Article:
It must look like a standard iPhone in 'folded' mode

Whether Apple sticks to a design from a previously discovered patent application or attempts something new, it's got to look like a familiar iPhone when it's in its most compact state.

ZTE  acknowledged that most of the time, its foldable Axon M will be used like today's shingle-shaped devices. Two screens that fold open like a book presents some use cases with great potential, but above and beyond that, a foldable phone's "resting" state needs to feel normal, or nobody will want to use it at all.

ZTE's Axon M is a flip phone with twice the screens

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It needs to unfold into an iPad

How do you make a foldable iPhone different than an iPad? In a perfect world, a smaller-package device that folds out into a full-size iPad would, in essence, replace the iPad, and of course throw in voice and data capabilities right from the start.

We'd want a foldable iPhone to adopt iPad features, too, like split screen mode for making inboxes and emails easy to read and manage. The second screen could host a separate app, and contain a mode to configure itself into a digital keyboard, giving you a tiny workstation that you can pack up and take with you when you're done.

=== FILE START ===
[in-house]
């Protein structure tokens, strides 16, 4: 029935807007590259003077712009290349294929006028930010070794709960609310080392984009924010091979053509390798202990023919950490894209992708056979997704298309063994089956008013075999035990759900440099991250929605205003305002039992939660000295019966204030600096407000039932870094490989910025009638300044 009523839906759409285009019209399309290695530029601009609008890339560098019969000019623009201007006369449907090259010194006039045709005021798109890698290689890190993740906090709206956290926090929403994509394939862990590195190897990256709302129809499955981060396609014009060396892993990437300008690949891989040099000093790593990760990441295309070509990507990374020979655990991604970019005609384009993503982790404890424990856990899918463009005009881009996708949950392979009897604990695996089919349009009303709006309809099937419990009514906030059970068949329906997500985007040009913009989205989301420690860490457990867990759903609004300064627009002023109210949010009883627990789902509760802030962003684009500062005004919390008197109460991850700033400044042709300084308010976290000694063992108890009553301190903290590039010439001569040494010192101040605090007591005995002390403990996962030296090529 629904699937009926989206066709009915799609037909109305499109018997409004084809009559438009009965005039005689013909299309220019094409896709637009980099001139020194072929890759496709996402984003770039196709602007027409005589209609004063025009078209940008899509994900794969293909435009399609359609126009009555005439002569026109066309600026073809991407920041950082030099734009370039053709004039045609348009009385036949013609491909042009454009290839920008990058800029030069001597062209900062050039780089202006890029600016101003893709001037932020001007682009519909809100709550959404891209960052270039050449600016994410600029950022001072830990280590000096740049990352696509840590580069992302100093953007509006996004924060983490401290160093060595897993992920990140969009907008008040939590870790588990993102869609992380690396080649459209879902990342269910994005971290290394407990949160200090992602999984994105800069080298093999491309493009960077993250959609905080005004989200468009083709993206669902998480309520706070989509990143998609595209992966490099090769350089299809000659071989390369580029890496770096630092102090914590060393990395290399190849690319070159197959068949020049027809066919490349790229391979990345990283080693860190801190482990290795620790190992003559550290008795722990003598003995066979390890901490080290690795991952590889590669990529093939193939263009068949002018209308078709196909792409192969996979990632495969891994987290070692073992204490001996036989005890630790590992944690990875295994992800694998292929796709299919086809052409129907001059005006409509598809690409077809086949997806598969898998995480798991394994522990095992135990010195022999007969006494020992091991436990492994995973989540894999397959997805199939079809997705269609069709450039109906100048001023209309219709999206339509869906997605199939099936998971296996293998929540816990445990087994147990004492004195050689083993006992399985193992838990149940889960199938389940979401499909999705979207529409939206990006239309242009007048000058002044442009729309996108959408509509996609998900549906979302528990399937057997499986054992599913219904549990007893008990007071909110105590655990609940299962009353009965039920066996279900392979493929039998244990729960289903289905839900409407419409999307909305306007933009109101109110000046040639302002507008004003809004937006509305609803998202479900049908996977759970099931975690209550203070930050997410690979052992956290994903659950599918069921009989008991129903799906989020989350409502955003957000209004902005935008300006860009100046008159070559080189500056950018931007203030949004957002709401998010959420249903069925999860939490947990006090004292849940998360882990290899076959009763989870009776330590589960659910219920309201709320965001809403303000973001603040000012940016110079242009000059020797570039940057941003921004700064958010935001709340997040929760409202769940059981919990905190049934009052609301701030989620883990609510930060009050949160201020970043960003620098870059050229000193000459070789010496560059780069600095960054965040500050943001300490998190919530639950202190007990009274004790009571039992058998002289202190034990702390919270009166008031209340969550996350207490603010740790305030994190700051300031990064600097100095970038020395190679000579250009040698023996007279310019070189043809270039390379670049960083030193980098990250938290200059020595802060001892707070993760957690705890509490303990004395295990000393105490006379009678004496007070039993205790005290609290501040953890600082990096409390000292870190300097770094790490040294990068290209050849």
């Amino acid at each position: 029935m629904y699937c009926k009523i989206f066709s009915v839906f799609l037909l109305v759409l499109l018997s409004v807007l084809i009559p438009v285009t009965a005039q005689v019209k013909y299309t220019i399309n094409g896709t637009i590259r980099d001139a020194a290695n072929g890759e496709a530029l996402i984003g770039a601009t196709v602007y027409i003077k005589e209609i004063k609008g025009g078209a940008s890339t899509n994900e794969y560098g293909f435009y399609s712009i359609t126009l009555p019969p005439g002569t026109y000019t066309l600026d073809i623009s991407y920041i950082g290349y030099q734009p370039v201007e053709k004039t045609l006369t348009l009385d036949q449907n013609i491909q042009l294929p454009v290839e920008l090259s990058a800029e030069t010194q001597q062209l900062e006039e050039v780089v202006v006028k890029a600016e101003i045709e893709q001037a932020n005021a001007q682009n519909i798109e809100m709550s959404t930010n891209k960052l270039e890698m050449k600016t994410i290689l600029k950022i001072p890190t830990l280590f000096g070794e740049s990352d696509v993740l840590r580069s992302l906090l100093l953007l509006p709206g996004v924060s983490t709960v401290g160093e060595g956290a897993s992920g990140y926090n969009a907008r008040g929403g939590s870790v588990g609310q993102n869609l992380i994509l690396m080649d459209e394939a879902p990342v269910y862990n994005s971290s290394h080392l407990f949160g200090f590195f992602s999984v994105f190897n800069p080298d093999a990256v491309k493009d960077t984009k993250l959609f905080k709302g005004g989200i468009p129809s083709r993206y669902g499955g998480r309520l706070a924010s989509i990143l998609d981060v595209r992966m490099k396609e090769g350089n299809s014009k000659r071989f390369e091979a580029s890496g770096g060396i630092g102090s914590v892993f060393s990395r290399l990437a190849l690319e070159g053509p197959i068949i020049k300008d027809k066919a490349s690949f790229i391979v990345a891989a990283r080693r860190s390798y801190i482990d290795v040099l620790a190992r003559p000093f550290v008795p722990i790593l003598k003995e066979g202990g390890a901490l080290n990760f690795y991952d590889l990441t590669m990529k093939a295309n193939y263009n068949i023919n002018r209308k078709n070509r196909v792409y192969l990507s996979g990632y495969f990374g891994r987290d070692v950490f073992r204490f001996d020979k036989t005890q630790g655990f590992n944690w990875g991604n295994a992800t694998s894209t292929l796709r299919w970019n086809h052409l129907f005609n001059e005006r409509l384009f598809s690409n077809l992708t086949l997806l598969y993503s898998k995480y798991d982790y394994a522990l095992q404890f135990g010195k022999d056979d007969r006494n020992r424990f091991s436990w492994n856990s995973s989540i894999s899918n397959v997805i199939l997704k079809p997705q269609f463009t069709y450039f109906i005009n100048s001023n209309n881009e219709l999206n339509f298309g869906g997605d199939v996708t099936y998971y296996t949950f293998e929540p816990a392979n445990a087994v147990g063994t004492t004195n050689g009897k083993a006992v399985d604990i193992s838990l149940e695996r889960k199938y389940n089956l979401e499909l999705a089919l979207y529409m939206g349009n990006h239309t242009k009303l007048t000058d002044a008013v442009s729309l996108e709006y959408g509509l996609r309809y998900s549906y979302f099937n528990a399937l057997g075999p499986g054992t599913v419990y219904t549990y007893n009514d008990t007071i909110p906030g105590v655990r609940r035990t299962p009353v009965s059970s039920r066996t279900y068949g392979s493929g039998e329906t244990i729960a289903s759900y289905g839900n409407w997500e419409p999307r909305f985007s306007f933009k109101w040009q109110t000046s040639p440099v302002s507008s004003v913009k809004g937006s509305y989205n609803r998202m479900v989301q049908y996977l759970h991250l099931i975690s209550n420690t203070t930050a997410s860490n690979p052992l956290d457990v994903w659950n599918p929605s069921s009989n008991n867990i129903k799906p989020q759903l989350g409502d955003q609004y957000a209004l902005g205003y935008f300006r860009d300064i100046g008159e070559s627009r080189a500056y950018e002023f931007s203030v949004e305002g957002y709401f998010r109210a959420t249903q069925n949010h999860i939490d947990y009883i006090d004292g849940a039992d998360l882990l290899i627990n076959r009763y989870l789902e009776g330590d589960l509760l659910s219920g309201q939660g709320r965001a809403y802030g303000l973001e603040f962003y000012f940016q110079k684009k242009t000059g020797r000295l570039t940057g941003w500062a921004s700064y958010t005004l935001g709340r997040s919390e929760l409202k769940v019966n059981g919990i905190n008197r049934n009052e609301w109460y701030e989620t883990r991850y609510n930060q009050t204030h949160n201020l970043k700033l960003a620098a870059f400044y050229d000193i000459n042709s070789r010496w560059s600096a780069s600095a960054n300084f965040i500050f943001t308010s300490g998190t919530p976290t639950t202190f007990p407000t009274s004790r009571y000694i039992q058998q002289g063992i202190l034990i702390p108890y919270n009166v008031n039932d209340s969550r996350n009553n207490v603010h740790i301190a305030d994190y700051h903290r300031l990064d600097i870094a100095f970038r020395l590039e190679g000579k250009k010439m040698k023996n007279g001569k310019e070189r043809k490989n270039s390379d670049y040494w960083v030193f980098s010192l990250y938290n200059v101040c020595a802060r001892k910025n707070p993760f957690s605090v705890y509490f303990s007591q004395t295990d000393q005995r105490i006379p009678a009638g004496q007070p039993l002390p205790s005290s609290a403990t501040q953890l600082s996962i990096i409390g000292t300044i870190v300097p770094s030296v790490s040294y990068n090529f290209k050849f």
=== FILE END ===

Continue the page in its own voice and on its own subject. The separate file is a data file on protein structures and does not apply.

Oh, and whether or not it can be stored in the foldable iPhone's body, it should support Apple's Pencil stylus, too.

It needs to double-down on Face ID


What if your phone looked like this?

James Martin/CNET

The iPhone X is the only iPhone with Face ID, but we expect Apple to roll this out to future iPhones and other devices, including -- eventually -- iPads and MacBooks. And that means it'll be on our fantasy 2020 foldable iPhone, too.

But before we get there, Face ID needs to level up. Besides becoming better overall -- working nearly every time, identifying your face at deeper angles and even horizontally -- the foldable iPhone will need two selfie cameras: one above the front "external" screen and one for the fold-out "inside" screen. ZTE's Axon M has just one, and using it requires you to flip the phone around, which is inconvenient as anything.

More importantly, Face ID on a foldable iPhone would need to become dual-screen aware. In other words, you'd need to be able to unlock the phone in "closed" mode, and have it remain so when you unfold it. Or, vice versa.

Siri will need to become dual-screen savvy, too